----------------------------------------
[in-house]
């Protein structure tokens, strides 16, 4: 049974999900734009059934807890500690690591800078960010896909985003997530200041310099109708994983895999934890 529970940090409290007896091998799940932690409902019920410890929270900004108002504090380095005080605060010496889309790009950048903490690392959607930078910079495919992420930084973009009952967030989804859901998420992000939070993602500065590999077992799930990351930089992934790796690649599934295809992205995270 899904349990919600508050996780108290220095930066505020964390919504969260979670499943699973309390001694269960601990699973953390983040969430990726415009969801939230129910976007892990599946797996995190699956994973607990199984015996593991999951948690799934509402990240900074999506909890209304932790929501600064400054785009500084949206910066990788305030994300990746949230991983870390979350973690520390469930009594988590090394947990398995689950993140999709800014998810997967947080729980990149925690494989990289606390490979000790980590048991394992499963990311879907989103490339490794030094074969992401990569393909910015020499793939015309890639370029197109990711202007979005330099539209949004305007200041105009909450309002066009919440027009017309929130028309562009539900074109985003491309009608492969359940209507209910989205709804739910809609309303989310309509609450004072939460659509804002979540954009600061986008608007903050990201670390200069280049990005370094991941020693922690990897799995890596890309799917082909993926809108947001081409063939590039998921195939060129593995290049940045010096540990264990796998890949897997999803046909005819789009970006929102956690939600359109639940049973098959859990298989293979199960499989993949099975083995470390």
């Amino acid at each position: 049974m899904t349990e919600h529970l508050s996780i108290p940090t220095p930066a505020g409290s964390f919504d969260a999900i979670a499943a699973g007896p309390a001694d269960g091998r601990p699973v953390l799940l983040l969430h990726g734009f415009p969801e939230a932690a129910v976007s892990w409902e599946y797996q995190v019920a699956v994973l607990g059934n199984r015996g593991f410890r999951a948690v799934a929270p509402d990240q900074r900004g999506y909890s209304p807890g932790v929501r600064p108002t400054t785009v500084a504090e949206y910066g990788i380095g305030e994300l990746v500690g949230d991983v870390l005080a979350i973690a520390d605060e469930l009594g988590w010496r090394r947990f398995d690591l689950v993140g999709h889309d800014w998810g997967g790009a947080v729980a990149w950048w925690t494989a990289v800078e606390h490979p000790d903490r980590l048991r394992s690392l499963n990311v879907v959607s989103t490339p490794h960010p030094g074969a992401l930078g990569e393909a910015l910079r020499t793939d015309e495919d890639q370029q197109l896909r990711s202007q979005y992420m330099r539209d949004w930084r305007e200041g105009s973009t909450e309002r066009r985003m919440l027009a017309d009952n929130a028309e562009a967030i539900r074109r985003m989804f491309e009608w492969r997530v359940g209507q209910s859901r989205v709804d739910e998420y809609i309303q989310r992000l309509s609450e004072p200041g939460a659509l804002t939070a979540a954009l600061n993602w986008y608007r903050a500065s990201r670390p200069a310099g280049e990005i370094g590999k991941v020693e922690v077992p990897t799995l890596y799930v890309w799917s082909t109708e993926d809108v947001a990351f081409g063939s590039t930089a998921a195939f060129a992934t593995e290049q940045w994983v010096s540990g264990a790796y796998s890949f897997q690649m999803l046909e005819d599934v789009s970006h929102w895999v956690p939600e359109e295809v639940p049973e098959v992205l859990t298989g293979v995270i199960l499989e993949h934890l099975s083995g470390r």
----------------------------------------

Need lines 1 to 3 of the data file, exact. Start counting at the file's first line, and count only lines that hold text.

[in-house]
């Protein structure tokens, strides 16, 4: 049974999900734009059934807890500690690591800078960010896909985003997530200041310099109708994983895999934890 529970940090409290007896091998799940932690409902019920410890929270900004108002504090380095005080605060010496889309790009950048903490690392959607930078910079495919992420930084973009009952967030989804859901998420992000939070993602500065590999077992799930990351930089992934790796690649599934295809992205995270 899904349990919600508050996780108290220095930066505020964390919504969260979670499943699973309390001694269960601990699973953390983040969430990726415009969801939230129910976007892990599946797996995190699956994973607990199984015996593991999951948690799934509402990240900074999506909890209304932790929501600064400054785009500084949206910066990788305030994300990746949230991983870390979350973690520390469930009594988590090394947990398995689950993140999709800014998810997967947080729980990149925690494989990289606390490979000790980590048991394992499963990311879907989103490339490794030094074969992401990569393909910015020499793939015309890639370029197109990711202007979005330099539209949004305007200041105009909450309002066009919440027009017309929130028309562009539900074109985003491309009608492969359940209507209910989205709804739910809609309303989310309509609450004072939460659509804002979540954009600061986008608007903050990201670390200069280049990005370094991941020693922690990897799995890596890309799917082909993926809108947001081409063939590039998921195939060129593995290049940045010096540990264990796998890949897997999803046909005819789009970006929102956690939600359109639940049973098959859990298989293979199960499989993949099975083995470390």
């Amino acid at each position: 049974m899904t349990e919600h529970l508050s996780i108290p940090t220095p930066a505020g409290s964390f919504d969260a999900i979670a499943a699973g007896p309390a001694d269960g091998r601990p699973v953390l799940l983040l969430h990726g734009f415009p969801e939230a932690a129910v976007s892990w409902e599946y797996q995190v019920a699956v994973l607990g059934n199984r015996g593991f410890r999951a948690v799934a929270p509402d990240q900074r900004g999506y909890s209304p807890g932790v929501r600064p108002t400054t785009v500084a504090e949206y910066g990788i380095g305030e994300l990746v500690g949230d991983v870390l005080a979350i973690a520390d605060e469930l009594g988590w010496r090394r947990f398995d690591l689950v993140g999709h889309d800014w998810g997967g790009a947080v729980a990149w950048w925690t494989a990289v800078e606390h490979p000790d903490r980590l048991r394992s690392l499963n990311v879907v959607s989103t490339p490794h960010p030094g074969a992401l930078g990569e393909a910015l910079r020499t793939d015309e495919d890639q370029q197109l896909r990711s202007q979005y992420m330099r539209d949004w930084r305007e200041g105009s973009t909450e309002r066009r985003m919440l027009a017309d009952n929130a028309e562009a967030i539900r074109r985003m989804f491309e009608w492969r997530v359940g209507q209910s859901r989205v709804d739910e998420y809609i309303q989310r992000l309509s609450e004072p200041g939460a659509l804002t939070a979540a954009l600061n993602w986008y608007r903050a500065s990201r670390p200069a310099g280049e990005i370094g590999k991941v020693e922690v077992p990897t799995l890596y799930v890309w799917s082909t109708e993926d809108v947001a990351f081409g063939s590039t930089a998921a195939f060129a992934t593995e290049q940045w994983v010096s540990g264990a790796y796998s890949f897997q690649m999803l046909e005819d599934v789009s970006h929102w895999v956690p939600e359109e295809v639940p049973e098959v992205l859990t298989g293979v995270i199960l499989e993949h934890l099975s083995g470390r």